In 1978 a grave was found beneath the floor of the medieval stave church in Uvdal revealing some extremely well-preserved remnants of every-day wear from the 13th century
Medieval Clothing in Uvdal, Norway
By Marianne Vedeler
In: NESAT IX: Archaeologische Textilfunde – Archaeological Textiles. ArcheoTex 2007, pp 1- 7
The Uvdal Chuch was built at the end of the 12th century, probably on the remains of an older church. The stave church is located in the rural Eastern Central Norway and is now part of a medieval experience centre, located in the Valley of Nume (“Numedal i Middelalderen” is the location for a both famous and serious http://www.visitmiddelalderdalen.no) where a very famous medieval festival takes place each year
In 1978 the floor was removed during restoration, revealing four bodies, buried together. There were no traces of coffins. Nor had the bodies been covered with earth. The graves were located in the oldest part of the church from the second half of the 12th century. The burials have tentatively been dated to the second half of the 14th century.
The deceased had been clothed carefully in everyday garments. Several layers of clothing show that they were buried in both an over- and an undertunic. In additions they all wore red mittens, which were coarsely sewn to the medieval tunics. Vedeler believes, this was part of a specific burial practice as were the carefully pleated linen coverings of the heads.
The article presents the textiles preserved in connection with two of the deceased – a 6-year old girl and a 17-year old young woman.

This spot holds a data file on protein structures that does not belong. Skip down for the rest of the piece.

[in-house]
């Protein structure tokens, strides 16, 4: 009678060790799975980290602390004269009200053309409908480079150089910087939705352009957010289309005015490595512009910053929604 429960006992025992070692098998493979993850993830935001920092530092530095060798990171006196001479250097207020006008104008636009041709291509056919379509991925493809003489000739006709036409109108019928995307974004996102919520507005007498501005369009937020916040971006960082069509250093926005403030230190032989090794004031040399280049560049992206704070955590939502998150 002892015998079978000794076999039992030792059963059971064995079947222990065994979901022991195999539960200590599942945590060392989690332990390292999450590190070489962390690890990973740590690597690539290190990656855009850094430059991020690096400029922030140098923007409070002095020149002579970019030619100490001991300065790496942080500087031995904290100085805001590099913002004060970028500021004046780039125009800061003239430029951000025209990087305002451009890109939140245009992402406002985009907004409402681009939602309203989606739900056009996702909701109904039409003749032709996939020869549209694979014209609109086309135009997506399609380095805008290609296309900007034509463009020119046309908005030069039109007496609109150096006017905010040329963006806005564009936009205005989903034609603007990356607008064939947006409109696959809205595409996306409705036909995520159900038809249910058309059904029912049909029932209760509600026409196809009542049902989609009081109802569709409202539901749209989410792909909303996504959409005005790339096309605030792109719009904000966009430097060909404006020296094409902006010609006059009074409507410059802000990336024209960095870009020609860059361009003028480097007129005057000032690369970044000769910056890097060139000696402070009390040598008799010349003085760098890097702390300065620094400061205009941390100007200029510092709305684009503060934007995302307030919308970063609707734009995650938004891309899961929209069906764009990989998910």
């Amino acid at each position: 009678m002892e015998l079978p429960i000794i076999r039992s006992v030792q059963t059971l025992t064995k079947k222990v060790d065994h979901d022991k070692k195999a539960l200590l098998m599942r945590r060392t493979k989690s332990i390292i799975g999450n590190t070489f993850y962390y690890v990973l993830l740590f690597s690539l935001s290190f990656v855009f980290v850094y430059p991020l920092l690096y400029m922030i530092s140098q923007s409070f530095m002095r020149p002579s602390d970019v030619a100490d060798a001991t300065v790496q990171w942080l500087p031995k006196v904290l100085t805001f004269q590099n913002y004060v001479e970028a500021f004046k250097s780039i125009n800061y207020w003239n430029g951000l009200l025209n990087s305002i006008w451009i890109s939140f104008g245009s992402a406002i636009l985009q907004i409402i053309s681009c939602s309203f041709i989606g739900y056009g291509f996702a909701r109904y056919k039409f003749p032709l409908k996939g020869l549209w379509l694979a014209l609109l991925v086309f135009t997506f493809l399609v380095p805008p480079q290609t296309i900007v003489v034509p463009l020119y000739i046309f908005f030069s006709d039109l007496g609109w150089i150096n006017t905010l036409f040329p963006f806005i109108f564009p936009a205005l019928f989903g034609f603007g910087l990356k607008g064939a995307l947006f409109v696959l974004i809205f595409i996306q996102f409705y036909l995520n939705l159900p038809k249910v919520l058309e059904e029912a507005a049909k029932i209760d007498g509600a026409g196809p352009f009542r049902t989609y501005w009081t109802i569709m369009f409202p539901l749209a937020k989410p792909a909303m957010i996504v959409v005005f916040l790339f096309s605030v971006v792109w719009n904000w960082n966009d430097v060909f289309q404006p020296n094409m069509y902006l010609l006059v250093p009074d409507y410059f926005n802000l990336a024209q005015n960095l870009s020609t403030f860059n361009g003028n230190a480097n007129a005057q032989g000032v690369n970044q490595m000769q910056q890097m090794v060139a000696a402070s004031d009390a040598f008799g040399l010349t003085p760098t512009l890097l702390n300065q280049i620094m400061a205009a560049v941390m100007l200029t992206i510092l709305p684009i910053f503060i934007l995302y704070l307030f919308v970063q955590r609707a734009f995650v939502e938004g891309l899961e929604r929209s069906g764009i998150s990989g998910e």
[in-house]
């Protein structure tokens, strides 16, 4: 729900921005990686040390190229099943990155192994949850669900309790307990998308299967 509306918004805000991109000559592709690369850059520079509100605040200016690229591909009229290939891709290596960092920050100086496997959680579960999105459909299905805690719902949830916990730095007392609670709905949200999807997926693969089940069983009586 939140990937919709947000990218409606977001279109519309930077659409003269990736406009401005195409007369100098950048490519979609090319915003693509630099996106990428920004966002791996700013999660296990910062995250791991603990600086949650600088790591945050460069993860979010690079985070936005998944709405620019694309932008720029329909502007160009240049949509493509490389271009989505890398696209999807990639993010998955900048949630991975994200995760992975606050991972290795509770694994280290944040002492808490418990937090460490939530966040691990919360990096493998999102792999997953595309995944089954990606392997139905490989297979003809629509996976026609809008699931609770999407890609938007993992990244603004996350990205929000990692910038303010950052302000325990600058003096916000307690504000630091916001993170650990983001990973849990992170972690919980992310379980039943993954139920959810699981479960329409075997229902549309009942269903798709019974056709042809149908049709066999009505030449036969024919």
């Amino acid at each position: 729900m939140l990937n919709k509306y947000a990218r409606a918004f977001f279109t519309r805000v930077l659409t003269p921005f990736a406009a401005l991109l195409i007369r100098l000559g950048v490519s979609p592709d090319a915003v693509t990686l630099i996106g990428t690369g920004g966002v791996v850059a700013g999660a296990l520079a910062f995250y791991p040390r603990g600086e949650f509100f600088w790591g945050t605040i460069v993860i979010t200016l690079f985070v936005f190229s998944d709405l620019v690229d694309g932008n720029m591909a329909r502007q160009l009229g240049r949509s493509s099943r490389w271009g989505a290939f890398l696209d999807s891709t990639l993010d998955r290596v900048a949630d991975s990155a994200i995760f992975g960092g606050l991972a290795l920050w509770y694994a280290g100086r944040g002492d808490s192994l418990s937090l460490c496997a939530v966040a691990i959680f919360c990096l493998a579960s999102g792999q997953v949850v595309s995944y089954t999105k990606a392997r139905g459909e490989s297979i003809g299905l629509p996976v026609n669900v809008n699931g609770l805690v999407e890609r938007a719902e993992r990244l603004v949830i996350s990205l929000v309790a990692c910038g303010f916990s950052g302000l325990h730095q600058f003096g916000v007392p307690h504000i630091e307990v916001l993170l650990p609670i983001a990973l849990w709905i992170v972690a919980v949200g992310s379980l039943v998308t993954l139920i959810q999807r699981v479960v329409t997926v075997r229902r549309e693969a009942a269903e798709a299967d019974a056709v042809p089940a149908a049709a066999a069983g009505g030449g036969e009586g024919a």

The girl had been dressed in a woolen tunic dyed in two colours – while the body was black the sleeves were red. These sleeves were not extremely tight; however, they had been fitted into the bodice and thus presented an example of a fashionable narrow mi-parti tunic from the beginning of the 14th century. In the front the tunic had been pleated, using the method: wrinkled pleating (well-known from Norwegian folk costumes from the 19th century). Under the tunic the child was dressed in a garment made of course tabby, probably flax. The neck-opening was oval shaped and bordered with a narrow hem. Possible there was a string inside, used to draw the neck-opening together. Apart from this a small brooch was found, fastened to the over tunic, and the remains of a belt plus 18 beads of amber.
The Young Girl
The oldest girl in the grave died at the age of 15 – 17 years. She had been buried in an undergarment of flax, a tunic of wool and a large hood. By lifting the hood it was possible to get a view of the neck-opening of the tunic. It had a deep V-shaped front, lined with a 5 cm wide ribbon at both sides of the opening. The lining continued down the front, but how far down is not known. At the left side of the opening, the tunic had been pleated. The cut of the sleeves is complicated to analyse; however, the author offers a possible reconstruction. The sleeves were relatively wide at the arm-opening, but cut tight by the wrists. Underneath this garment she wore an undergarment of linen. This garment had a wide neck-opening as was the case with the girl’s. On top of all this, she wore a hood with a long shoulder cape, sewn to the tunic with course stiches. Today the hood has a dark bluish-green colour. It might have had a liripipe, but due to the state of the find, this cannot be confirmed. The fabric was light and soft and the fabric was probably brushed in order to make the fibers matted. In the grave there were also remnants of her hoses.
Marianne Vedeler concludes in the article that the textiles have given valuable information about not only burial customs, but also every-day wear in the 14th century.
 A liripipe – the long-tail of a hood – was found on all the hoods excavated in Greenland at Herjolfsnaes. See: Else Østergaard: Woven into the earth: Textiles from Norse Greenland. Århus, Århus University Press 2004)